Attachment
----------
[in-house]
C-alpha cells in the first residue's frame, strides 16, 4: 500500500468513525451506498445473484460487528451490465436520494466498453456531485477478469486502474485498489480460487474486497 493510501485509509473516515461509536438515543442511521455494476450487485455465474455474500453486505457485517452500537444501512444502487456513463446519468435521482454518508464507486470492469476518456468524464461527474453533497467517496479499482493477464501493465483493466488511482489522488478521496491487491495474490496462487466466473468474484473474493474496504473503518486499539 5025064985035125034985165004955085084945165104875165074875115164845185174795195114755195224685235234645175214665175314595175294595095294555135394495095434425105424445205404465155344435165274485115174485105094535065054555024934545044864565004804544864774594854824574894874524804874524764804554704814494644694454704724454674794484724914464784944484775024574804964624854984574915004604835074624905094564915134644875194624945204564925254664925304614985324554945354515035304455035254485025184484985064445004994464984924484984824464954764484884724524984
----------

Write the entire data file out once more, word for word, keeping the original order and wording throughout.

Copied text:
[in-house]
C-alpha cells in the first residue's frame, strides 16, 4: 500500500468513525451506498445473484460487528451490465436520494466498453456531485477478469486502474485498489480460487474486497 493510501485509509473516515461509536438515543442511521455494476450487485455465474455474500453486505457485517452500537444501512444502487456513463446519468435521482454518508464507486470492469476518456468524464461527474453533497467517496479499482493477464501493465483493466488511482489522488478521496491487491495474490496462487466466473468474484473474493474496504473503518486499539 5025064985035125034985165004955085084945165104875165074875115164845185174795195114755195224685235234645175214665175314595175294595095294555135394495095434425105424445205404465155344435165274485115174485105094535065054555024934545044864565004804544864774594854824574894874524804874524764804554704814494644694454704724454674794484724914464784944484775024574804964624854984574915004604835074624905094564915134644875194624945204564925254664925304614985324554945354515035304455035254485025184484985064445004994464984924484984824464954764484884724524984